Sexual harassment: Is an after-the-fact complaint valid?

Maintenance Department Group Leader Al Lockhart possessed roving eyes and roving hands. Ann Callahan, a worker in his group, found his touching, rubbing, and suggestive remarks offensive, but didn't complain about it while employed.
By Raymond Dreyfack May 1, 1999

Maintenance Department Group Leader Al Lockhart possessed roving eyes and roving hands. Ann Callahan, a worker in his group, found his touching, rubbing, and suggestive remarks offensive, but didn’t complain about it while employed.

However, 2 wk after being laid off as part of a workforce reduction, Callahan wrote a letter to Lockhart’s boss, Maintenance Foreman Joe Kolte, protesting the group leader’s behavior and threatening to sue “unless something was done about it.”

Kolte conducted a discreet investigation, decided there was some truth to Callahan’s allegations. He reprimanded Lockhart and put him on notice that any further incidents or problems of this kind would result in his dismissal. He telephoned Callahan, thanked her for her letter, and told her he had “warned Lockhart about the matter.”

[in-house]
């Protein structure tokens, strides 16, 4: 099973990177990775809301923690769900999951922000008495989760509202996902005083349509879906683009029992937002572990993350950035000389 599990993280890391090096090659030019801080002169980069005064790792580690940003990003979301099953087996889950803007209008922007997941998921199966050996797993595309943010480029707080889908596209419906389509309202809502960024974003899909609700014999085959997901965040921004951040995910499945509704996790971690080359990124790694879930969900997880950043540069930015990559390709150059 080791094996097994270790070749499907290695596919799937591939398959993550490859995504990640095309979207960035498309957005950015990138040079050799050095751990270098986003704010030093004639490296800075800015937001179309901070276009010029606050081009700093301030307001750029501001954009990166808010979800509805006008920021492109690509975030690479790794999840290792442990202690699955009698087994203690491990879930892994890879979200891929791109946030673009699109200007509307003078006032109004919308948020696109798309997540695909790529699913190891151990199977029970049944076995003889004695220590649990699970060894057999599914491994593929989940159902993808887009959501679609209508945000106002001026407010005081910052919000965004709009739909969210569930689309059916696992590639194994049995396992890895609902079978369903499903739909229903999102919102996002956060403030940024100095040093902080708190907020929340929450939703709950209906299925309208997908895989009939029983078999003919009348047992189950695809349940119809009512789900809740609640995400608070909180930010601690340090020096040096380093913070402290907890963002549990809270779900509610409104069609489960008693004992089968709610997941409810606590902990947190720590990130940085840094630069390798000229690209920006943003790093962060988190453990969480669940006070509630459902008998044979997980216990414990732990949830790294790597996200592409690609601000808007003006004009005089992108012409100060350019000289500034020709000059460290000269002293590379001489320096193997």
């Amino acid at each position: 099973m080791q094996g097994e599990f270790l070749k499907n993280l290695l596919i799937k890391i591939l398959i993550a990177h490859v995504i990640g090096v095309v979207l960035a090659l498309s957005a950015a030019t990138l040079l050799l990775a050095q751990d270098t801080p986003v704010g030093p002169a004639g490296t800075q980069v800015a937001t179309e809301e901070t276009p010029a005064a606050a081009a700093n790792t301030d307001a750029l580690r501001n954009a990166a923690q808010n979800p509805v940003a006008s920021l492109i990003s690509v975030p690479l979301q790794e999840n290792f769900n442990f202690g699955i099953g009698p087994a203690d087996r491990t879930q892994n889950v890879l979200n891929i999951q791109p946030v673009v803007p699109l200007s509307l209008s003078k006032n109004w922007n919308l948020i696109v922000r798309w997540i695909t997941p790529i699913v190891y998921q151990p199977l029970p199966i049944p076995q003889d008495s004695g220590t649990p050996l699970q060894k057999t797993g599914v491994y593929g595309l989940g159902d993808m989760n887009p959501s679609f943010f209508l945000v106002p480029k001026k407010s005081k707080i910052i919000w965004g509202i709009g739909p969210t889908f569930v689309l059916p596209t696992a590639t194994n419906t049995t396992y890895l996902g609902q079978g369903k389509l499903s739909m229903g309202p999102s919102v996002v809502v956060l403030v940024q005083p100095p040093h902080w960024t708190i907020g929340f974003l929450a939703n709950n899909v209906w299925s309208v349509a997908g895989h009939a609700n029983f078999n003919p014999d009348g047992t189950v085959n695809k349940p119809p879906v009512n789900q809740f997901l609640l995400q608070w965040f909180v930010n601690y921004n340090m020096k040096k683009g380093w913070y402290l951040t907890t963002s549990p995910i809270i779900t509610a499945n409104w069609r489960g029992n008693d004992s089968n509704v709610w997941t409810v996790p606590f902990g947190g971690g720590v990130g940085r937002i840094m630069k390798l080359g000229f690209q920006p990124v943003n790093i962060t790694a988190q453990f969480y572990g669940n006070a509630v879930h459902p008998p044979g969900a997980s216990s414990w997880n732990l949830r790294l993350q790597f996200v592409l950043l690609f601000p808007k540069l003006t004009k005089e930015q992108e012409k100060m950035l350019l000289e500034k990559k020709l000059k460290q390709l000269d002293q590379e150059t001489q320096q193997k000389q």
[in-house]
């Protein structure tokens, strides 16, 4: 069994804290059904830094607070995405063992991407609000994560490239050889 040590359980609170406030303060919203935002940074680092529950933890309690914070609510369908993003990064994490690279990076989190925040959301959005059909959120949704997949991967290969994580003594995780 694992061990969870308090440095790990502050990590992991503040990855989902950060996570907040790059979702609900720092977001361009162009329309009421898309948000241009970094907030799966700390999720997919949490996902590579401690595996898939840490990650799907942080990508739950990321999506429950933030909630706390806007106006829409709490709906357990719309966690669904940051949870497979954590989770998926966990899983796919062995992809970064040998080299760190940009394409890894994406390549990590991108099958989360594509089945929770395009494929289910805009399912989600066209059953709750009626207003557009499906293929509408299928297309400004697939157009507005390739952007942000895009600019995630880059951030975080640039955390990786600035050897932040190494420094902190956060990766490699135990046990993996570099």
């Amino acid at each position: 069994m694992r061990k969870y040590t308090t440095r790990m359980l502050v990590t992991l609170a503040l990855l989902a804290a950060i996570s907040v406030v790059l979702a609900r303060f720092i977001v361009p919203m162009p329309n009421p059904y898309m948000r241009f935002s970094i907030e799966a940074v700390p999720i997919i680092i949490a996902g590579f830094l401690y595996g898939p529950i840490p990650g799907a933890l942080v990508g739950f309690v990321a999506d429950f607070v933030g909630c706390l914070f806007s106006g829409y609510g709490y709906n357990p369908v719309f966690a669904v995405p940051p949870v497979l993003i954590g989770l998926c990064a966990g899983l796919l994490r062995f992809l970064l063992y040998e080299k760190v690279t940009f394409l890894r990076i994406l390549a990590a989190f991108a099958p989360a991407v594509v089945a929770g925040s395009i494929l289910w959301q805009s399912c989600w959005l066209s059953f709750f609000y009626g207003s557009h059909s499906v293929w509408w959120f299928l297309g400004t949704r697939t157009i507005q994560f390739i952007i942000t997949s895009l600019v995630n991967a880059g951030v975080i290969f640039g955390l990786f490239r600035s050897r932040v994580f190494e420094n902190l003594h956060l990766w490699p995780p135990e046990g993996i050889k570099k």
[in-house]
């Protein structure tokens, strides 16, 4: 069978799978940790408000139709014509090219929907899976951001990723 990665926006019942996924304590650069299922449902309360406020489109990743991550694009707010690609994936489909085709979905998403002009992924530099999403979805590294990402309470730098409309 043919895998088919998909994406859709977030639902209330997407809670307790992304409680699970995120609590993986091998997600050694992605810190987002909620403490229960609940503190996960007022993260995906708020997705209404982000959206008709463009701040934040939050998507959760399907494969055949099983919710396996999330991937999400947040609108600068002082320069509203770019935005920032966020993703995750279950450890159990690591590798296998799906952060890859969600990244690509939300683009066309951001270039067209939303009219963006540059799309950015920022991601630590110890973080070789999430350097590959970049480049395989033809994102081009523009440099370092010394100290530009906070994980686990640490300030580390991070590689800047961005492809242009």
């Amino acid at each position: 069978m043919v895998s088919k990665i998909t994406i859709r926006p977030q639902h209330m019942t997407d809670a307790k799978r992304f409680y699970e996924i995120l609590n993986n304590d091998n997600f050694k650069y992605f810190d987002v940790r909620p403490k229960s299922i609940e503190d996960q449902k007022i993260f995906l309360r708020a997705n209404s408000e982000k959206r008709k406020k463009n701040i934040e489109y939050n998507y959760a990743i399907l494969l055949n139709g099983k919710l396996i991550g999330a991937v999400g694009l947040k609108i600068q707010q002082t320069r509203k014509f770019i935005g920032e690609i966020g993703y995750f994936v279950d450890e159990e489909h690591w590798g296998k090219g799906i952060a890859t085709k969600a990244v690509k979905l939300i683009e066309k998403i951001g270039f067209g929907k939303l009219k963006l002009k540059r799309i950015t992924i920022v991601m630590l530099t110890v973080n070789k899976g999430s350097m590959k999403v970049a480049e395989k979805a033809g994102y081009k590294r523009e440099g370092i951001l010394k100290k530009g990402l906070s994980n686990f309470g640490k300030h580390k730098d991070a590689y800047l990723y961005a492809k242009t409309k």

“If you think I’ll settle for that, you’re nuts,” Callahan replied angrily.

Question: What further action, if any, would you take in Kolte’s place?

Walker’s decision: “There’s not much more you can do at this point,” Plant Engineer Len Walker said when informed of Callahan’s threat. “For one thing, sexual harassment must be made known at the time it occurs; after-the-fact disclosure is rarely acknowledged by the court as perceived hostile environment. Also, for a harassment charge to have weight, evidence must be received that the behavior altered the conditions of the victim’s employment. Barring that, there’s no case.”